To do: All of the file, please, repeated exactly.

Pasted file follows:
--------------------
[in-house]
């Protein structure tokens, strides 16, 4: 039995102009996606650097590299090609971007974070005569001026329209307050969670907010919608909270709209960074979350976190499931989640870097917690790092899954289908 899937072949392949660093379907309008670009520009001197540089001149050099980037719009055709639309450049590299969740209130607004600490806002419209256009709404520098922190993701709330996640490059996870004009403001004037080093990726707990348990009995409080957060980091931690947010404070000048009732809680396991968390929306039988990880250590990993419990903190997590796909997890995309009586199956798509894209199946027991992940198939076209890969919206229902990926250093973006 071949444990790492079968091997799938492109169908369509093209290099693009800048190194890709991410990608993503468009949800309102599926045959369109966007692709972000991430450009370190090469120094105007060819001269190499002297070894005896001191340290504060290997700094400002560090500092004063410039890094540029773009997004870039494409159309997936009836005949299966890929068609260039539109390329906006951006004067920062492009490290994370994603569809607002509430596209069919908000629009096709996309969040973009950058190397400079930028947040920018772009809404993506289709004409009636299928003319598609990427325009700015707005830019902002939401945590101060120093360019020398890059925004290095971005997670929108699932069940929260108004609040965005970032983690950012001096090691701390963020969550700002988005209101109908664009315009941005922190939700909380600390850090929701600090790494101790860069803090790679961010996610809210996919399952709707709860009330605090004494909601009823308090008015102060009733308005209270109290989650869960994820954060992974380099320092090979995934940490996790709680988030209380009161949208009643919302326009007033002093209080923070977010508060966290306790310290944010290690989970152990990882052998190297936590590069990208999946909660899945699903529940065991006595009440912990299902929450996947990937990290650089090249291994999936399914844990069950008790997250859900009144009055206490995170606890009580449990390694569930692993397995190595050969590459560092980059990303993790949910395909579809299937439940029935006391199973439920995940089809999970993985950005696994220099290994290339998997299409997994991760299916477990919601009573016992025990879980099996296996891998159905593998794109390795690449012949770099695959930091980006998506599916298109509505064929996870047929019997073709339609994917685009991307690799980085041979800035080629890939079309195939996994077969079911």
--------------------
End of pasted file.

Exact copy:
[in-house]
């Protein structure tokens, strides 16, 4: 039995102009996606650097590299090609971007974070005569001026329209307050969670907010919608909270709209960074979350976190499931989640870097917690790092899954289908 899937072949392949660093379907309008670009520009001197540089001149050099980037719009055709639309450049590299969740209130607004600490806002419209256009709404520098922190993701709330996640490059996870004009403001004037080093990726707990348990009995409080957060980091931690947010404070000048009732809680396991968390929306039988990880250590990993419990903190997590796909997890995309009586199956798509894209199946027991992940198939076209890969919206229902990926250093973006 071949444990790492079968091997799938492109169908369509093209290099693009800048190194890709991410990608993503468009949800309102599926045959369109966007692709972000991430450009370190090469120094105007060819001269190499002297070894005896001191340290504060290997700094400002560090500092004063410039890094540029773009997004870039494409159309997936009836005949299966890929068609260039539109390329906006951006004067920062492009490290994370994603569809607002509430596209069919908000629009096709996309969040973009950058190397400079930028947040920018772009809404993506289709004409009636299928003319598609990427325009700015707005830019902002939401945590101060120093360019020398890059925004290095971005997670929108699932069940929260108004609040965005970032983690950012001096090691701390963020969550700002988005209101109908664009315009941005922190939700909380600390850090929701600090790494101790860069803090790679961010996610809210996919399952709707709860009330605090004494909601009823308090008015102060009733308005209270109290989650869960994820954060992974380099320092090979995934940490996790709680988030209380009161949208009643919302326009007033002093209080923070977010508060966290306790310290944010290690989970152990990882052998190297936590590069990208999946909660899945699903529940065991006595009440912990299902929450996947990937990290650089090249291994999936399914844990069950008790997250859900009144009055206490995170606890009580449990390694569930692993397995190595050969590459560092980059990303993790949910395909579809299937439940029935006391199973439920995940089809999970993985950005696994220099290994290339998997299409997994991760299916477990919601009573016992025990879980099996296996891998159905593998794109390795690449012949770099695959930091980006998506599916298109509505064929996870047929019997073709339609994917685009991307690799980085041979800035080629890939079309195939996994077969079911």